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How much perlite for dome insulation

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  • How much perlite for dome insulation

    Hi all,
    I have purchased 2 in ceramic blanket to wrap up my dome with. How thick of a perlite layer do I need to put on top of it? Is 2in enough or should I go 4in?


  • #2
    Three inches of ceramic fiber blanket is optimum. But, you will be ok with another three inches of perlcrete imo.
    Joe Watson " A year from now, you will wish that you had started today" My Build Album / My Build


    • #3
      Thank you. I have read here a lot of different ratios of cement to perlite and I'm not sure which one to go with. Also is the ratio by volume or by weight?


      • #4
        It is by volume. FYI, different ratios apply to where it is being used, ie floor or dome. Click image for larger version

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        • #5
          The 2" additional perlcrete will reduce the dome thermal conductivity to about 75% of its original value. Since the floor insulation is unchanged, I would estimate the oven thermal conductivity to be in the 85% range of the original. Worth it or not is your call.


          • #6
            UtahBH, what an excellent data table. I don't have an idea about the workability of any of those mixes, in an earlier post you had suggested to me to use a 8-10 to 1 ratio for the dome. I assume that 7-1 is a workable mix as most folks here seem to mention it.

            Petter, a very good point. Meticulousness goes hand in hand with overengineering. Realistically both options will be fine, although to me 15-25% improvement is a significant change and it's worthwhile. There are so many great approaches proposed in this community, people here go over and beyond to ensure optimum functionality and us average bears are left with the task of parsing out the necessary work from the triple-over-ensured space tech that will allow you to make your pizzas under 3 ft of water and still produce an excellent curst.



            • #7
              Even a 10:1 mix contains more mass from the cement proportion than the vermiculite or perlite. Anything leaner makes placement more difficult. A little trick that works well is to add a handful of powdered clay for every litre of cement added. This greatly enhances the workability and placability of the mix- The thicker the layer the longer drying is required. I find a layer of around 35 mm, allowed to dry for a week before applying a second layer and allowing a further week to dry, is faster than waiting for a thicker single layer to dry. Apart from adding additional insulation the requirements of the layer are to restore the hemispherical form and to provide a firm enough substrate to apply a render/stucco onto. I find just one single ~ 35mm layer sufficient. Correct water addition is also vital. If using medium grade vermiculite or perlite (~6mm grain size) it is 3 litres for every 10 of perlite or vermiculite if using a finer grade (~3mm grain size) it requires 3-5 litres water/10 litres vermiculite or perlite. This will make a more workable mix, but take longer to dry because of the higher water content and tighter packed mix. For these reasons I opt for the medium grade. Wear gloves for placement, or you’ll regret it, mix in a barrow not a mixer, it degrades the grains. I find a 50/50 mix of vermiculite/perlite creates a better mix than either alone. So a 10:1 mix would be 5 parts perlite, 5 parts vermiculite, 1 part cement, powdered clay, 3 parts water. Mix dry ingredients well before adding 1/3 of the water, mix well add 2nd 1/3 water, mix well again, knocking down any lumpy bits with the back of the spade. Then finally adding last 1/3 of water. Slightly too much water will pool in the bottom of the barrow tending to wash the cement off the grains, This can be balanced by adding a little more dry material in approx same recipe proportions.Hope this helps. After 10 years of this method I have mixed literally tons of this stuff, works for me.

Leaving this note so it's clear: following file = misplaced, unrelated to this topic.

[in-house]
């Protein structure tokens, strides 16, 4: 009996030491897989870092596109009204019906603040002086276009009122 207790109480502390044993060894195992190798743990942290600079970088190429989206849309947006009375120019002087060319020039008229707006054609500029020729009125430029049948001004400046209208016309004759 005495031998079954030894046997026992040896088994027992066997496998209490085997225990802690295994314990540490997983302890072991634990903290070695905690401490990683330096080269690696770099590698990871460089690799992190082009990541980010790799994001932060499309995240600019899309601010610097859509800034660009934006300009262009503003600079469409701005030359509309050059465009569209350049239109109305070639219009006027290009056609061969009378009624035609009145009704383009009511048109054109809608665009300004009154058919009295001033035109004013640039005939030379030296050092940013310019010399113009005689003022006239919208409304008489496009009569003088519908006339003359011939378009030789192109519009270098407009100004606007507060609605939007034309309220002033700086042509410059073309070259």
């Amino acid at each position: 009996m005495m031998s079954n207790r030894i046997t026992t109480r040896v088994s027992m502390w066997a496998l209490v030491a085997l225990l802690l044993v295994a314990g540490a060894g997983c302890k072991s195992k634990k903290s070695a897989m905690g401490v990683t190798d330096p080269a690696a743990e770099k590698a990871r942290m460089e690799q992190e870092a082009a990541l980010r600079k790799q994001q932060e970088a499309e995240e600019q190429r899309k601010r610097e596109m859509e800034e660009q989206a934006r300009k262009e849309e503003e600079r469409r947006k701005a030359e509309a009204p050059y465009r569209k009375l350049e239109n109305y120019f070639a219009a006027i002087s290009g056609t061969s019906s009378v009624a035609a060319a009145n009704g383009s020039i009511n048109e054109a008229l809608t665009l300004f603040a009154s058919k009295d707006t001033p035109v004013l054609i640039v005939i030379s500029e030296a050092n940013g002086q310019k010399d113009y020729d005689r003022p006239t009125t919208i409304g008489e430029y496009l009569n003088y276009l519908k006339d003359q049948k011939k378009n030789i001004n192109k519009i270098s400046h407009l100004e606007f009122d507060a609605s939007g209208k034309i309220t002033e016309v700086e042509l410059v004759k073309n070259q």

Kindled with zeal and fired with passion.


              • #8
                Thank you david s for this detailed response. This is exactly what I needed.